“The key is going to come down to one, two, three points, here and there. That’s pretty much it. I don’t think we’re going to have many consecutive opportunities on each other’s serves. It’s going to be coming down to those moments (and) being sharp in the right moments, who is going to be able to step up, be the one that’s able to dictate, putting more pressure on the other guy,” Raonic said. “I think it’s going to be decided by small margins.”

Zverev beats Djokovic to win ATP Finals title

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LONDON — Alexander Zverev upset Novak Djokovic to claim the biggest title of his career with a 6-4, 6-3 victory at the ATP Finals on Sunday.

The 21-year-old Zverev became the youngest champion of the season-ending event since Djokovic claimed the first of his five titles a decade ago, and the first from Germany since 1995.

Top-ranked Djokovic was attempting to tie Roger Federer’s record of six titles but followed the same path as the Swiss great, who lost to Zverev in the semifinals at the O2 Arena.

Djokovic’s serve hadn’t been broken all tournament until the final. Zverev did it once in the first set and three times in the second, completing the victory with a spectacular backhand winner up the line.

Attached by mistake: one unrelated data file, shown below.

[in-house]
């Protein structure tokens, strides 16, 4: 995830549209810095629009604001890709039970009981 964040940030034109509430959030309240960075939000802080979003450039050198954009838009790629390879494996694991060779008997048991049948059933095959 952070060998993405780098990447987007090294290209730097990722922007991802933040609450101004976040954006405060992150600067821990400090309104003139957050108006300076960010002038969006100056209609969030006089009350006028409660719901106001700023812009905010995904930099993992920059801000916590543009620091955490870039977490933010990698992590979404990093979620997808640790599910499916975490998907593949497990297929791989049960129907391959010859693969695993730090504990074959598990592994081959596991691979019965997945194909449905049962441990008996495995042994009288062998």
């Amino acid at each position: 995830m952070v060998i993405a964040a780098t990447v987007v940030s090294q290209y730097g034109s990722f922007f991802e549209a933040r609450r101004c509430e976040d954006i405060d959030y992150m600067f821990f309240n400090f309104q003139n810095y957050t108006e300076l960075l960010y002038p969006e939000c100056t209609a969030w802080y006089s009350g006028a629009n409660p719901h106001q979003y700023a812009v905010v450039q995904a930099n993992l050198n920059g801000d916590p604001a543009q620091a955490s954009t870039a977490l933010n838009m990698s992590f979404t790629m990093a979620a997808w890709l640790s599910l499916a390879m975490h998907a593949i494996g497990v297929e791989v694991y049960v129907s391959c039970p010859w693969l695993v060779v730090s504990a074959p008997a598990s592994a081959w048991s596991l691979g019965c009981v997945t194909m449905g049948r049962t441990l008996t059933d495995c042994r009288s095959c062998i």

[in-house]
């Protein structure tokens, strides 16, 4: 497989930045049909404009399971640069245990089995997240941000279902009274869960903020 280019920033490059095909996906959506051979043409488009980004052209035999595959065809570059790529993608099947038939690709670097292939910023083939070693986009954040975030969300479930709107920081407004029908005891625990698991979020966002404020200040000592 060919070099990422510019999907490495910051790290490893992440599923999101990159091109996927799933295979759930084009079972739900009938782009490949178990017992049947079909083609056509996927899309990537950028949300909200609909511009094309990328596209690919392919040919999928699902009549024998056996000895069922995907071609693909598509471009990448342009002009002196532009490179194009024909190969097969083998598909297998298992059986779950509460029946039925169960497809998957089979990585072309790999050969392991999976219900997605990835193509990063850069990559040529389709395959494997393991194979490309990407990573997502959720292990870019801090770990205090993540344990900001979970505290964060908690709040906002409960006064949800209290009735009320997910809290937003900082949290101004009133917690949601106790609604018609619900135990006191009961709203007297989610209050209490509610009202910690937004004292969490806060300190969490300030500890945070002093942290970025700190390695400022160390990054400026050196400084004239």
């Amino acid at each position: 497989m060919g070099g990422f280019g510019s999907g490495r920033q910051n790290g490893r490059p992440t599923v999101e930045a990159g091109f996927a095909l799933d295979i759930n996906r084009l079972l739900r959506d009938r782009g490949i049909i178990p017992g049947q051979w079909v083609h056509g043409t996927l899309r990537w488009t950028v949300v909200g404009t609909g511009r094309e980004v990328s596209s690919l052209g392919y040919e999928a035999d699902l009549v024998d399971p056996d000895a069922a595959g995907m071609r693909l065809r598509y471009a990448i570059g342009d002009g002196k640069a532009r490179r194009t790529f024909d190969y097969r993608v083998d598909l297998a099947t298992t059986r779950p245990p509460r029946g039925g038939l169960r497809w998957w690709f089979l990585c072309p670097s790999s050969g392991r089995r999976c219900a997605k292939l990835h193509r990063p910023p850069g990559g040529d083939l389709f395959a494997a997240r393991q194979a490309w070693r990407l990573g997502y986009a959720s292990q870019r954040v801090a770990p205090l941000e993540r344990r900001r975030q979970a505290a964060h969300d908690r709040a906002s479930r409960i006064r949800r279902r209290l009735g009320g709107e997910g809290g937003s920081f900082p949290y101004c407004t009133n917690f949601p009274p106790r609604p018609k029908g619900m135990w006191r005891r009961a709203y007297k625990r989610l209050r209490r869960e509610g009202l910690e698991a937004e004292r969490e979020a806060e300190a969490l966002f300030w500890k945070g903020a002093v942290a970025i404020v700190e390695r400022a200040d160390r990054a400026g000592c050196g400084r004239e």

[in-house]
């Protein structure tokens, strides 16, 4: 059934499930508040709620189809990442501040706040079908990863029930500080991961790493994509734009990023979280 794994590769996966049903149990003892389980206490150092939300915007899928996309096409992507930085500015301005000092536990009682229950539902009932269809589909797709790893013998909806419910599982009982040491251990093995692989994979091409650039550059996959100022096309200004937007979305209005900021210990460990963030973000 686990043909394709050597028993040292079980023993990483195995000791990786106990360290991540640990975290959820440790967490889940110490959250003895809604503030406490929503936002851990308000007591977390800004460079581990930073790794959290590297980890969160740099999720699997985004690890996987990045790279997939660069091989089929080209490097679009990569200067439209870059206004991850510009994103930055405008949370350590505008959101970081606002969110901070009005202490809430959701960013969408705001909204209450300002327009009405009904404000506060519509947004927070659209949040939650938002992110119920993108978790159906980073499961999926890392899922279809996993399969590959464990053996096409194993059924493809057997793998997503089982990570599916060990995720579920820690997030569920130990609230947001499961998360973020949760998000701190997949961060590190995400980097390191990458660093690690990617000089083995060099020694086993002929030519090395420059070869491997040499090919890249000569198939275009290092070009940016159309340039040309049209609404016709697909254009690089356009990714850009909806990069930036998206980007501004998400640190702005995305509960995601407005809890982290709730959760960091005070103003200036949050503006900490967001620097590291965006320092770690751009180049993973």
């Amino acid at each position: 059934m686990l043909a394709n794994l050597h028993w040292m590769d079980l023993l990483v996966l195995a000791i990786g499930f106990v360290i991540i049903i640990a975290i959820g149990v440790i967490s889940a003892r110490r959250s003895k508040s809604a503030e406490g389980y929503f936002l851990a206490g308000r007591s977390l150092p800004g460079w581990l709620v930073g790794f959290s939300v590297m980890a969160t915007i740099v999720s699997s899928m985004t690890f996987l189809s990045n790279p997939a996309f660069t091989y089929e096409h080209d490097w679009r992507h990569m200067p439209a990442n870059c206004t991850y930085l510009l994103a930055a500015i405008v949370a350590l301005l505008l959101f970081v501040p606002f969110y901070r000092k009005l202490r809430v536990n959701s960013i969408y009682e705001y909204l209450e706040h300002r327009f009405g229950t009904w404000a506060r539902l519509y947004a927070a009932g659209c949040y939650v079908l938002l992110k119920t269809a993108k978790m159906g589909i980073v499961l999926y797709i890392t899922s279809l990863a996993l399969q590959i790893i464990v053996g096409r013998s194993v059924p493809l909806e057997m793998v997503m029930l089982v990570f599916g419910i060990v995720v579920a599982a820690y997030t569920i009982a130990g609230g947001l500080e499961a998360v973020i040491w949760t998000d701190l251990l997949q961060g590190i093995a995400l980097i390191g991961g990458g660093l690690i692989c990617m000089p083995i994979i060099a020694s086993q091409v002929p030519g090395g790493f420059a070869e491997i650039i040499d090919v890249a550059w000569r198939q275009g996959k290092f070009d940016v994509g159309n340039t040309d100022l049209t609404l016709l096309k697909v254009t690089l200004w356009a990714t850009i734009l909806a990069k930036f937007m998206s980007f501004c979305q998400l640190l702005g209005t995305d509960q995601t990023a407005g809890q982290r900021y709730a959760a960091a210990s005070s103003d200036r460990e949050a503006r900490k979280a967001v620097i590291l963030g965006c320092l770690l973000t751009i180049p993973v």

Both players began the match in the same form that had seen them earn straight-sets semifinal victories a day earlier, with few points going against the server.

It was Djokovic, who had lost just two of his previous 37 matches, who began to feel the pressure as consecutive forehand errors gave Zverev a chance to serve out the opening set at 5-4.

Fans gave Zverev a huge ovation as he stepped up to serve, and it appeared to inspire him. Three straight aces brought up three set points, the second of which he took when Djokovic sent another forehand long.

Zverev even began to outlast Djokovic in longer rallies, an area of the game the 14-time Grand Slam champion usually dominates. A 26-shot duel brought up another break point in the opening game of the second set and, although Djokovic saved it, Zverev won another lengthy exchange moments later with a forehand winner to go 1-0 up.

With the biggest win of his career in sight, Zverev began to show some nerves. Although he is the only active player outside of the Big Four of Djokovic, Federer, Rafael Nadal and Andy Murray to possess three or more Masters titles, the young German has only reached one Grand Slam quarterfinal.

Two double faults and two backhand errors gifted Djokovic an immediate break back, but Zverev quickly refocused to win a 28-shot rally on his way to breaking in the following game.

From there he remained solid on serve, before ending with a flourish. Having been pushed wide, a backhand winner on the run drifted past the helpless Djokovic.